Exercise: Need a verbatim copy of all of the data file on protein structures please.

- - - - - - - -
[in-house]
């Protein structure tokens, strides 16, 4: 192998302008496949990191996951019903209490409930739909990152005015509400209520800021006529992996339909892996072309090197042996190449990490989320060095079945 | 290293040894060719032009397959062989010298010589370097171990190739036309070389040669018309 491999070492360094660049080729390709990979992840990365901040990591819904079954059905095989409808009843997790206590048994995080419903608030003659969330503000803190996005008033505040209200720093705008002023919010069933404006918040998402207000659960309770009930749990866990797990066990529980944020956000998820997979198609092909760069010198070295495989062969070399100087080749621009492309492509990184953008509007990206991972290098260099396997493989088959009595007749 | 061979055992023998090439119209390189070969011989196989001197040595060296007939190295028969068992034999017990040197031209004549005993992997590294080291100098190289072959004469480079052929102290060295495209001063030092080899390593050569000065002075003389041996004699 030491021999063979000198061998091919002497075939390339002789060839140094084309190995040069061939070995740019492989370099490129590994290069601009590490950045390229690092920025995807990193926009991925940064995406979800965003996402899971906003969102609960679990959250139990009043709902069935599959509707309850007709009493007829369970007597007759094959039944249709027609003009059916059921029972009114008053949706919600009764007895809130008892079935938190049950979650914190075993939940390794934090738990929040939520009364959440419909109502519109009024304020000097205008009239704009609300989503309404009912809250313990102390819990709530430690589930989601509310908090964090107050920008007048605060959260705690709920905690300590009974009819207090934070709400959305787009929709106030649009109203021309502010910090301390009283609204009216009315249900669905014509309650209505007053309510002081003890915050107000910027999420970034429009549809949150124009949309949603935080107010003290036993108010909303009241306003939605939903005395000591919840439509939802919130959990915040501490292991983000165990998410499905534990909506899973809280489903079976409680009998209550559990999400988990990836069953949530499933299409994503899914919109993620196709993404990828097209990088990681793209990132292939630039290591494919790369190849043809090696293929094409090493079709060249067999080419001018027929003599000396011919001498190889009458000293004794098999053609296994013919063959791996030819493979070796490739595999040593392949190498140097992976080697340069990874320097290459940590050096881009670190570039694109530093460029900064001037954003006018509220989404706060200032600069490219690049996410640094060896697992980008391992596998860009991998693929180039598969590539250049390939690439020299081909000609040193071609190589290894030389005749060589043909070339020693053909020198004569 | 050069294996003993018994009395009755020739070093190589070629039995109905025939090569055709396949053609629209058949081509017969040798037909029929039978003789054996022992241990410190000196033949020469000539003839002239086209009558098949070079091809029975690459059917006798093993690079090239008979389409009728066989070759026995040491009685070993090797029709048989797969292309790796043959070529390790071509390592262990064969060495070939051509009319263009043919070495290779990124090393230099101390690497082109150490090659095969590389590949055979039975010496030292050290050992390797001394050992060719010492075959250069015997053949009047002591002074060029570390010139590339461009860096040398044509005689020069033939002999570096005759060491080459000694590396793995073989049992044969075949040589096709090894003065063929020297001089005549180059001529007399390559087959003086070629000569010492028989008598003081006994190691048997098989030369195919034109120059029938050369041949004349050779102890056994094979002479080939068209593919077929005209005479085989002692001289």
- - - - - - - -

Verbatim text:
[in-house]
């Protein structure tokens, strides 16, 4: 192998302008496949990191996951019903209490409930739909990152005015509400209520800021006529992996339909892996072309090197042996190449990490989320060095079945 | 290293040894060719032009397959062989010298010589370097171990190739036309070389040669018309 491999070492360094660049080729390709990979992840990365901040990591819904079954059905095989409808009843997790206590048994995080419903608030003659969330503000803190996005008033505040209200720093705008002023919010069933404006918040998402207000659960309770009930749990866990797990066990529980944020956000998820997979198609092909760069010198070295495989062969070399100087080749621009492309492509990184953008509007990206991972290098260099396997493989088959009595007749 | 061979055992023998090439119209390189070969011989196989001197040595060296007939190295028969068992034999017990040197031209004549005993992997590294080291100098190289072959004469480079052929102290060295495209001063030092080899390593050569000065002075003389041996004699 030491021999063979000198061998091919002497075939390339002789060839140094084309190995040069061939070995740019492989370099490129590994290069601009590490950045390229690092920025995807990193926009991925940064995406979800965003996402899971906003969102609960679990959250139990009043709902069935599959509707309850007709009493007829369970007597007759094959039944249709027609003009059916059921029972009114008053949706919600009764007895809130008892079935938190049950979650914190075993939940390794934090738990929040939520009364959440419909109502519109009024304020000097205008009239704009609300989503309404009912809250313990102390819990709530430690589930989601509310908090964090107050920008007048605060959260705690709920905690300590009974009819207090934070709400959305787009929709106030649009109203021309502010910090301390009283609204009216009315249900669905014509309650209505007053309510002081003890915050107000910027999420970034429009549809949150124009949309949603935080107010003290036993108010909303009241306003939605939903005395000591919840439509939802919130959990915040501490292991983000165990998410499905534990909506899973809280489903079976409680009998209550559990999400988990990836069953949530499933299409994503899914919109993620196709993404990828097209990088990681793209990132292939630039290591494919790369190849043809090696293929094409090493079709060249067999080419001018027929003599000396011919001498190889009458000293004794098999053609296994013919063959791996030819493979070796490739595999040593392949190498140097992976080697340069990874320097290459940590050096881009670190570039694109530093460029900064001037954003006018509220989404706060200032600069490219690049996410640094060896697992980008391992596998860009991998693929180039598969590539250049390939690439020299081909000609040193071609190589290894030389005749060589043909070339020693053909020198004569 | 050069294996003993018994009395009755020739070093190589070629039995109905025939090569055709396949053609629209058949081509017969040798037909029929039978003789054996022992241990410190000196033949020469000539003839002239086209009558098949070079091809029975690459059917006798093993690079090239008979389409009728066989070759026995040491009685070993090797029709048989797969292309790796043959070529390790071509390592262990064969060495070939051509009319263009043919070495290779990124090393230099101390690497082109150490090659095969590389590949055979039975010496030292050290050992390797001394050992060719010492075959250069015997053949009047002591002074060029570390010139590339461009860096040398044509005689020069033939002999570096005759060491080459000694590396793995073989049992044969075949040589096709090894003065063929020297001089005549180059001529007399390559087959003086070629000569010492028989008598003081006994190691048997098989030369195919034109120059029938050369041949004349050779102890056994094979002479080939068209593919077929005209005479085989002692001289």